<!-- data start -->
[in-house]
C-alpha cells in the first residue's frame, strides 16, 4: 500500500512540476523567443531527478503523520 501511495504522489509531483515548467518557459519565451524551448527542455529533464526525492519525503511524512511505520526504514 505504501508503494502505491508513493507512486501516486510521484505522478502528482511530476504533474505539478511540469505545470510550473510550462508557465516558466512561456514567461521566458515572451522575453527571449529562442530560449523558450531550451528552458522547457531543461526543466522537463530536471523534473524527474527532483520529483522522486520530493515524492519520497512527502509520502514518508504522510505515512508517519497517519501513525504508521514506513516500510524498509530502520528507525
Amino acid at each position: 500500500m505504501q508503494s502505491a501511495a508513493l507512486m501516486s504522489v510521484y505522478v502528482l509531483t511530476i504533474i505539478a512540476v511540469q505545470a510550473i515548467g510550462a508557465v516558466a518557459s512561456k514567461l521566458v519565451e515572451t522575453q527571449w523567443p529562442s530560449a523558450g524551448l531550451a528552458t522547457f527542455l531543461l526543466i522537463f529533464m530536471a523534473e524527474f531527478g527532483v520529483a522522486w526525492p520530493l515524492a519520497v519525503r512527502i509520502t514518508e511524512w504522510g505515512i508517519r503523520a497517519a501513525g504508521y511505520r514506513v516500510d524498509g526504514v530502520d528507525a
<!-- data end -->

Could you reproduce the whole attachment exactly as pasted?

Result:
[in-house]
C-alpha cells in the first residue's frame, strides 16, 4: 500500500512540476523567443531527478503523520 501511495504522489509531483515548467518557459519565451524551448527542455529533464526525492519525503511524512511505520526504514 505504501508503494502505491508513493507512486501516486510521484505522478502528482511530476504533474505539478511540469505545470510550473510550462508557465516558466512561456514567461521566458515572451522575453527571449529562442530560449523558450531550451528552458522547457531543461526543466522537463530536471523534473524527474527532483520529483522522486520530493515524492519520497512527502509520502514518508504522510505515512508517519497517519501513525504508521514506513516500510524498509530502520528507525
Amino acid at each position: 500500500m505504501q508503494s502505491a501511495a508513493l507512486m501516486s504522489v510521484y505522478v502528482l509531483t511530476i504533474i505539478a512540476v511540469q505545470a510550473i515548467g510550462a508557465v516558466a518557459s512561456k514567461l521566458v519565451e515572451t522575453q527571449w523567443p529562442s530560449a523558450g524551448l531550451a528552458t522547457f527542455l531543461l526543466i522537463f529533464m530536471a523534473e524527474f531527478g527532483v520529483a522522486w526525492p520530493l515524492a519520497v519525503r512527502i509520502t514518508e511524512w504522510g505515512i508517519r503523520a497517519a501513525g504508521y511505520r514506513v516500510d524498509g526504514v530502520d528507525a